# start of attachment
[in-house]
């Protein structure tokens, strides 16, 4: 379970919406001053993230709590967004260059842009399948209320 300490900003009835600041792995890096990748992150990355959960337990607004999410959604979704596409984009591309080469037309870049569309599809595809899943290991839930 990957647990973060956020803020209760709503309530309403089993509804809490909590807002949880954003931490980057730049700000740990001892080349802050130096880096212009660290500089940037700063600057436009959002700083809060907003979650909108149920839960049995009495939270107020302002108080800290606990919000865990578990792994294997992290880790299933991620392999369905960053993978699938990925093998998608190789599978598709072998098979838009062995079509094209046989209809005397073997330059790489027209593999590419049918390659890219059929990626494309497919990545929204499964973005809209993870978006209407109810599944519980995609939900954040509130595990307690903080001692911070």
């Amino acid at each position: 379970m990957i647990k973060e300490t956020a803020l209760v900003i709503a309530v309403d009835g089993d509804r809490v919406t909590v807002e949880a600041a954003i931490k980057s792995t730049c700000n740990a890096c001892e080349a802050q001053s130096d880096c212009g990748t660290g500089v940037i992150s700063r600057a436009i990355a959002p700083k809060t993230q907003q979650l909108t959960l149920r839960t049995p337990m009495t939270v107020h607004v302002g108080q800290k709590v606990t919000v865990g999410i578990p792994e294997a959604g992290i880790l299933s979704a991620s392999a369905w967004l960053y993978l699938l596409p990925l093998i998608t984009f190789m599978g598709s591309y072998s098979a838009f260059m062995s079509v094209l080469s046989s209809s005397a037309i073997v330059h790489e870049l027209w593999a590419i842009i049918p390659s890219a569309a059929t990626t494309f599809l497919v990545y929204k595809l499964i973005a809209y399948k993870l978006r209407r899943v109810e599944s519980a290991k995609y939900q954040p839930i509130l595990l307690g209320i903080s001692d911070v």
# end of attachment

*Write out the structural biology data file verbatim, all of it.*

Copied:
[in-house]
């Protein structure tokens, strides 16, 4: 379970919406001053993230709590967004260059842009399948209320 300490900003009835600041792995890096990748992150990355959960337990607004999410959604979704596409984009591309080469037309870049569309599809595809899943290991839930 990957647990973060956020803020209760709503309530309403089993509804809490909590807002949880954003931490980057730049700000740990001892080349802050130096880096212009660290500089940037700063600057436009959002700083809060907003979650909108149920839960049995009495939270107020302002108080800290606990919000865990578990792994294997992290880790299933991620392999369905960053993978699938990925093998998608190789599978598709072998098979838009062995079509094209046989209809005397073997330059790489027209593999590419049918390659890219059929990626494309497919990545929204499964973005809209993870978006209407109810599944519980995609939900954040509130595990307690903080001692911070």
């Amino acid at each position: 379970m990957i647990k973060e300490t956020a803020l209760v900003i709503a309530v309403d009835g089993d509804r809490v919406t909590v807002e949880a600041a954003i931490k980057s792995t730049c700000n740990a890096c001892e080349a802050q001053s130096d880096c212009g990748t660290g500089v940037i992150s700063r600057a436009i990355a959002p700083k809060t993230q907003q979650l909108t959960l149920r839960t049995p337990m009495t939270v107020h607004v302002g108080q800290k709590v606990t919000v865990g999410i578990p792994e294997a959604g992290i880790l299933s979704a991620s392999a369905w967004l960053y993978l699938l596409p990925l093998i998608t984009f190789m599978g598709s591309y072998s098979a838009f260059m062995s079509v094209l080469s046989s209809s005397a037309i073997v330059h790489e870049l027209w593999a590419i842009i049918p390659s890219a569309a059929t990626t494309f599809l497919v990545y929204k595809l499964i973005a809209y399948k993870l978006r209407r899943v109810e599944s519980a290991k995609y939900q954040p839930i509130l595990l307690g209320i903080s001692d911070v």